Rivers's greatest fear when Hill and McGrady arrived was that they were too similar and would get in each other's way, but the coach has discovered that they are vastly different in demeanor as well as playing style. Hill, the nine-year veteran, still has the saucer-eyed countenance of the eager kid; even in conversation he looks as if he's ready to hop off his seat and pound his palms on the floor, the way he used to do back at Duke during key defensive possessions. The sleepy-eyed McGrady has the uninterested look of Derrick McKey, though with McGrady it's only a look. Both he and Hill are heady players, and Rivers's long-range plan is to install a skyscraper backcourt of Hill at point and McGrady and sharp-shooting Mike Miller as swingmen. (All three are listed at 6'8", though McGrady is 6'9".)
In some ways McGrady, who leaped to the NBA from high school, does what Hill might be expected to do, and vice versa, despite Hill's four years of spit shining in Durham. T-Mac, while spectacularly athletic, is by inclination conservative, tending to eschew the fast-break basket in favor of the half-court jumper. "Tracy wants to stop, look around and figure it all out," says Orlando point guard Darrell Armstrong. "I guess if it ain't broke, don't fix it, but I'd like to see him go hard all the time." Hill, while not a particularly accurate outside shooter, is the go-to guy in transition, the one who supercharges the offense even after opponents' made baskets. "Grant has this way of dribbling right at a defender," says McGrady. "He will not stop, and there is no way the guy can figure out what to do. If he starts backpedaling, it's over. It's probably over anyway."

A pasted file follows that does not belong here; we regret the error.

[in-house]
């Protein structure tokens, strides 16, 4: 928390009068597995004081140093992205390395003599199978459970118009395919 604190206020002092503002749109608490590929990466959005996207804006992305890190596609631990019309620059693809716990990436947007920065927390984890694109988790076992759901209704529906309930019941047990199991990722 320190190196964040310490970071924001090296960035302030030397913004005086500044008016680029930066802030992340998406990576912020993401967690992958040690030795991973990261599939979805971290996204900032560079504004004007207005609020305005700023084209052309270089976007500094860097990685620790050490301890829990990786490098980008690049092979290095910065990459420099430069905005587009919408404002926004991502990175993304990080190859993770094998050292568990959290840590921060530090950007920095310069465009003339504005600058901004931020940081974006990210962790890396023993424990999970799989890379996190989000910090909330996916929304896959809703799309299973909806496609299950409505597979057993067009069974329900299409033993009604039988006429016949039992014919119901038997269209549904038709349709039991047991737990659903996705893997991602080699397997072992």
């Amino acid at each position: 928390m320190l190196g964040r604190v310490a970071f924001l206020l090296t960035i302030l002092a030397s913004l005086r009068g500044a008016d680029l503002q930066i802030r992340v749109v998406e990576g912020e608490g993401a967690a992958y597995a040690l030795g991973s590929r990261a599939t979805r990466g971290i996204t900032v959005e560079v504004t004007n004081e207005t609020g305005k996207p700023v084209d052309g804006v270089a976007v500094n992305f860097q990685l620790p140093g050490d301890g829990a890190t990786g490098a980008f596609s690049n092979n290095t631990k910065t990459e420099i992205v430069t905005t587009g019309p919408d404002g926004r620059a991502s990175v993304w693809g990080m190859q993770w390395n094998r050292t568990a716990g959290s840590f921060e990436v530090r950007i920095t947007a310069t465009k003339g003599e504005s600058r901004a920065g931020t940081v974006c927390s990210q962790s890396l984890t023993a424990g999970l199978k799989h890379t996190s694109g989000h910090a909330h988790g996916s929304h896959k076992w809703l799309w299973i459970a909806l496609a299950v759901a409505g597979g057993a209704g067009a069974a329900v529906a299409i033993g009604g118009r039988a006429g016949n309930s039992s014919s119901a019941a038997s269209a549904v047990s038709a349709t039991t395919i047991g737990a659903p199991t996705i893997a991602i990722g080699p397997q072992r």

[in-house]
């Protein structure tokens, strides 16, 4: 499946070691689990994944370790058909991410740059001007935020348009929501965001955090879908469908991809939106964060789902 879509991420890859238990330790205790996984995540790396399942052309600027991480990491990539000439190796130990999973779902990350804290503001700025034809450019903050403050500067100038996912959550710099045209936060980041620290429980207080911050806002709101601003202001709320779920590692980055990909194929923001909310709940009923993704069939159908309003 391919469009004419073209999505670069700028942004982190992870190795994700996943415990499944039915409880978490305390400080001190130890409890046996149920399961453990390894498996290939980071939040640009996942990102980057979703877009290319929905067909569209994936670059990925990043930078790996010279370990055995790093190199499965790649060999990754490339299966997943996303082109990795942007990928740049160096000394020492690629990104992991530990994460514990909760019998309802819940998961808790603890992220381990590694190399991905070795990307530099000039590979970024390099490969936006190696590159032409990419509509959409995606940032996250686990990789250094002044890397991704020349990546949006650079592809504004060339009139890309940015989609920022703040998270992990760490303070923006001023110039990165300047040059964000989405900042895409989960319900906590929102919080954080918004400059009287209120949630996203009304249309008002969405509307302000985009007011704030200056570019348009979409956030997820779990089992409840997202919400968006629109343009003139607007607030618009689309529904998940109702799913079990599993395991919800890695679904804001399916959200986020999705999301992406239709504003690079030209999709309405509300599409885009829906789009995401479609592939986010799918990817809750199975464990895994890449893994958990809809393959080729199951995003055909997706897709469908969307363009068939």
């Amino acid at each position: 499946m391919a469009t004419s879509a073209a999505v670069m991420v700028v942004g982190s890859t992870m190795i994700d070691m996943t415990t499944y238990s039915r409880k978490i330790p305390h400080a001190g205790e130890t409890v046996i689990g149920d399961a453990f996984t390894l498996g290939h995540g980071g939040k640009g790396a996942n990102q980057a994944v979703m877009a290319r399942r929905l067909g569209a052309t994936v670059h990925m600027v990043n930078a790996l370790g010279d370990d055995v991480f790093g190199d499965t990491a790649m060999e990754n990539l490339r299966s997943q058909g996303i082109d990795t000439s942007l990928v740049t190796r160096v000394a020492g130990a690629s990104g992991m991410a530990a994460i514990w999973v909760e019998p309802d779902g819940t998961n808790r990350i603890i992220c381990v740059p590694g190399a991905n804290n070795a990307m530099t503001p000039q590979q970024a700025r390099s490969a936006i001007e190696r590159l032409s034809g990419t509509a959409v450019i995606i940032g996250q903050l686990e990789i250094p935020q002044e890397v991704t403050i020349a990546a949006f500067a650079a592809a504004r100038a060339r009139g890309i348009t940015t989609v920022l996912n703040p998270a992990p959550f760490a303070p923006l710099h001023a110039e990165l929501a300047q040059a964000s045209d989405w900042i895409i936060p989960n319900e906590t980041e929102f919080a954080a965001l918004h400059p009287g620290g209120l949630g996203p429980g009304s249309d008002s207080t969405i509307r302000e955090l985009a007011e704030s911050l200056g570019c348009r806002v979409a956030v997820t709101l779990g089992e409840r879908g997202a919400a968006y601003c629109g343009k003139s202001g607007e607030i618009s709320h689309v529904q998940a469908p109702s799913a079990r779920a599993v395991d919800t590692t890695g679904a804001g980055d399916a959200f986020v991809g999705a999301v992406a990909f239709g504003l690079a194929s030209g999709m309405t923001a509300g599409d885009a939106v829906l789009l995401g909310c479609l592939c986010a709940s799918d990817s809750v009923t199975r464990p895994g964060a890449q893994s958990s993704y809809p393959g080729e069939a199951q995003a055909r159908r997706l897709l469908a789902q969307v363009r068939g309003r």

Hill doesn't like to come off screens to shoot and isn't comfortable posting up—two aspects of the game at which McGrady excels. At week's end Hill had attempted (and made) only one three-pointer, while McGrady was 22 of 57 from beyond the arc. Rivers contrasts them in football terms. "Tracy is a wide receiver who will make all the catches, over the middle, short, deep," the coach says. "Grant, maybe because of his father, is a running back. He just wants to hit the hole." Hill is a good positional defender but likes to skulk around and make steals in the passing lanes. McGrady has become a fundamentally sound, stay-in-front-of-your-man stopper, entrusted by Rivers to clamp down on the opposition's top scorer.
Regardless of who does what, Hill and McGrady have figured out how to do it together, igniting an explosive offense (a league-high 104.4 points per game through Sunday) that has helped compensate for a host of defensive and personnel deficiencies. Through 11 games McGrady (32.5 points per game) was outscoring Hill (18.8 on 61.5% shooting), while Hill had outrebounded McGrady (6.2 to 5.9). Each had dished nearly five assists per game.